Whatever your vehicle of choice, It’s Not A Phase provides a smooth ride down cobblestone roads of nostalgia and suspended bridges over caverns of uncharted territory. Each song stands thoroughly on its own, but when consumed in its entirety, It’s Not A Phase represents a cohesive expedition toward bright new horizons, where a sea of subtle electronic undertones meets a glowing sunrise of punk rock relativism.

It’s Not A Phase is a project 18 months in the making — a period in Rezazadeh’s life that’s been filled with entirely new experiences, for better or worse. At a quick glance, Rezazadeh appeared to be living her dream: making music that resonates deeply with a passionate fanbase, releasing her fourth full-length album, Spiral, embarking on her own national tour, selling out two back-to-back nights at Colorado’s iconic Red Rocks Amphitheatre, starting her own record label, HypnoVision Records… the list goes on.

But, behind the scenes, Rezazadeh was unraveling with severe bouts of anxiety and detrimental patterns of sleeplessness. “A few weeks before my Spiral Tour started, I started having some serious insomnia,” Rezazadeh says. “That’s definitely not something you want to experience right before the biggest tour of your career.”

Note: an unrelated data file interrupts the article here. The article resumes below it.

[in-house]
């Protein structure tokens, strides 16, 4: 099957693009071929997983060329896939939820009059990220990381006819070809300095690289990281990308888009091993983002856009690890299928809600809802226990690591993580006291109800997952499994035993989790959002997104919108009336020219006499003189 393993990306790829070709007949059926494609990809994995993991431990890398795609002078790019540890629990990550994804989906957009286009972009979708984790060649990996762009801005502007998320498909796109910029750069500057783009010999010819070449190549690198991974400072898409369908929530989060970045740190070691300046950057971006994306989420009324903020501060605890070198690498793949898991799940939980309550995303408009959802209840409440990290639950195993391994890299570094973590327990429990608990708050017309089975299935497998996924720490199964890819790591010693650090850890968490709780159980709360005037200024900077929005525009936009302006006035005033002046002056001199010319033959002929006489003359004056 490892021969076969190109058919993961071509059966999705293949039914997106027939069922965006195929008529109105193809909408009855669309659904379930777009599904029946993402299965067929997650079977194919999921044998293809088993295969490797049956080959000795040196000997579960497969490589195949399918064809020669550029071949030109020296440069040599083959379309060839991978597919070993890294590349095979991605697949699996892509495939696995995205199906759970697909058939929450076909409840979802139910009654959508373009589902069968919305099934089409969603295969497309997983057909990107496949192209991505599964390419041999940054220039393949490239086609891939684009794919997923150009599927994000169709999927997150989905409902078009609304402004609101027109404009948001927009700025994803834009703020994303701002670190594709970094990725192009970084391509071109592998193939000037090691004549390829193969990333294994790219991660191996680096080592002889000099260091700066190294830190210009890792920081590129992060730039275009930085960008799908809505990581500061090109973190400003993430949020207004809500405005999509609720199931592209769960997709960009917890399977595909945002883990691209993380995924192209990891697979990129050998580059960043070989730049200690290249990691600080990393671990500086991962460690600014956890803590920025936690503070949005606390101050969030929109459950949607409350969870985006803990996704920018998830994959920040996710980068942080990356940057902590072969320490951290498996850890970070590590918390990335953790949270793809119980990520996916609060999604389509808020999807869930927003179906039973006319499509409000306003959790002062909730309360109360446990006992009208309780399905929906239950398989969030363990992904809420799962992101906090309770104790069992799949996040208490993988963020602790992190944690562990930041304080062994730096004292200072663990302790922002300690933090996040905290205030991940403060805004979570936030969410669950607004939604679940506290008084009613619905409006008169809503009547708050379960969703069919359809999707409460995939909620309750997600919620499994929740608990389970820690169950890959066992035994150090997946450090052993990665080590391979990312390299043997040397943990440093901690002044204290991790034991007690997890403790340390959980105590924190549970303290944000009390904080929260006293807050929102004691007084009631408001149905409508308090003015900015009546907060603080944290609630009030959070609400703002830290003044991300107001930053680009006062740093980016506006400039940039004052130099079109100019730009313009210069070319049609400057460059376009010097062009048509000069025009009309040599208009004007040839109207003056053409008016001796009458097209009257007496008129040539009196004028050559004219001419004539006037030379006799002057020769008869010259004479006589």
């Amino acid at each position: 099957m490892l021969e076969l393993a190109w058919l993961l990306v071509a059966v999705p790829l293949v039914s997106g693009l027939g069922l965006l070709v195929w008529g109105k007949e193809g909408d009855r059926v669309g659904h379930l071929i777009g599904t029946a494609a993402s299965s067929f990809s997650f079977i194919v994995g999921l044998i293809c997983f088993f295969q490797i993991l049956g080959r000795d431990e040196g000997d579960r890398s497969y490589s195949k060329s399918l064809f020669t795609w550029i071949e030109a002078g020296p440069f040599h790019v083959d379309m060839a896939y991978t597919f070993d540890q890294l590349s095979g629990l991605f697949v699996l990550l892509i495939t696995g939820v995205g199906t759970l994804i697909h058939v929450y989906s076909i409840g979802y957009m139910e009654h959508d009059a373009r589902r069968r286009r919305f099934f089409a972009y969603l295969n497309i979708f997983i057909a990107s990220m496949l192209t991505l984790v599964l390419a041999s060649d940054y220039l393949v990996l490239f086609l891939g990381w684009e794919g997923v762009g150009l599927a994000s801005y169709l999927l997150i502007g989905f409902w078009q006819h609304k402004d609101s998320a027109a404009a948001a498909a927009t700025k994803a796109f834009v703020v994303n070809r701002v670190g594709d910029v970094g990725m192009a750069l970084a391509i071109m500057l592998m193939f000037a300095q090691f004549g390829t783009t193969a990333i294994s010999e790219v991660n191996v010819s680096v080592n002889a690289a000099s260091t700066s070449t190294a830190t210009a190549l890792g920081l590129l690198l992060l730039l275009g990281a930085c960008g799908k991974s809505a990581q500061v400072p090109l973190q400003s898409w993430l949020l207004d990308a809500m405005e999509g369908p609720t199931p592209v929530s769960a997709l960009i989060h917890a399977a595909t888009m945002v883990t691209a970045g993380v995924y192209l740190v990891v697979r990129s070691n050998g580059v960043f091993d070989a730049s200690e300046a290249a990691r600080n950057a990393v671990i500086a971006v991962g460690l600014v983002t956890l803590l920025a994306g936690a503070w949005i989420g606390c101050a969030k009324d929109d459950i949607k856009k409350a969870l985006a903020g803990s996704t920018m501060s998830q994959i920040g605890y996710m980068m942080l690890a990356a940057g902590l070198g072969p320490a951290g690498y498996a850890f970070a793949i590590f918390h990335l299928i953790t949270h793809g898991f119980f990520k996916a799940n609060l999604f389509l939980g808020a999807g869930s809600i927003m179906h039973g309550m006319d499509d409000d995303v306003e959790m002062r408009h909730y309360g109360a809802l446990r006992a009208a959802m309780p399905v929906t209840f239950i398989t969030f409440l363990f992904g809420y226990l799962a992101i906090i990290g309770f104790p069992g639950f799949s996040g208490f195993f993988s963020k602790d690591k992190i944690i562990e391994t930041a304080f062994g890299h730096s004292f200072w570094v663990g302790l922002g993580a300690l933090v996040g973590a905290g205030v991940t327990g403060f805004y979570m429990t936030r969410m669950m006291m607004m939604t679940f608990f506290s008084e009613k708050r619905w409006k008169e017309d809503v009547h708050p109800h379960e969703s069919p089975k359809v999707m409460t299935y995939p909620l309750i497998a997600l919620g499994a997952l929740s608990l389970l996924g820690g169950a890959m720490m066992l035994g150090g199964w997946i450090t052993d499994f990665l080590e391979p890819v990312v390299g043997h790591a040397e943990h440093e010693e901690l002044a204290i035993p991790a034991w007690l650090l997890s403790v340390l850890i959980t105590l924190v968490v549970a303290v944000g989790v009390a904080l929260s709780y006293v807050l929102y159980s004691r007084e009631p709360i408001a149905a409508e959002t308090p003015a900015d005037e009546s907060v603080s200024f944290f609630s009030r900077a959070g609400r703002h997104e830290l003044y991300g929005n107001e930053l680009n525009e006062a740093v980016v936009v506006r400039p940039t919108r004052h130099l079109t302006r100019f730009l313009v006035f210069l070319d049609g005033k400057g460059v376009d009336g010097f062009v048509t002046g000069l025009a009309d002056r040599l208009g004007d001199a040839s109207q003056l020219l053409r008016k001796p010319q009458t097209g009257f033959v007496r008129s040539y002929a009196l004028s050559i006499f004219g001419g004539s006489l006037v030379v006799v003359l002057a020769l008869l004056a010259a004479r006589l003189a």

As someone that’s personally experienced extended episodes of insomnia, I’ll be the first to tell you: It’s terrifying. Excruciating, even. The feeling of being trapped in your own body, unable to perform the most basic human function necessary for sanity and survival, is like being possessed by an evil spirit — one who wants to summon your demise at any cost.

“I thought, if I had to keep living like that, I was surely going to die,” Rezazadeh says. “It felt like the end of my world. I know that sounds dark to say, but I’m just being honest. It was my first experience with true human agony, and it changed my life forever.” These are the kinds of emotions Rezazadeh experienced throughout 2022, even as her career reached massive new heights.

Thankfully, Rezazadeh powered through, performing for her Spiral Tour in its entirety. Despite her intense anxiety and insomniac episodes, she doesn’t regret a single show, even the ones she performed in a sleepless daze following 72+ hours of semi-waking existence. Now officially on the other side of the dark, delusional tunnel that is insomnia, Rezazadeh is back to sleeping 10 hours a night, waking up every morning with intense gratitude for another full night of rest.

As terrible as that experience was, Rezazadeh says she became a more empathetic person as a result. That’s because, up until that point, she hadn’t really dealt with the sort of crippling anxiety and depression that plagues the human experience for much of the living population. “Those struggles gave me a much bigger perspective on the world, and a better understanding of other people’s problems. Everyone has their thing. Something that doesn’t seem like a big deal to you might be the end of the world for someone else. And that’s valid.”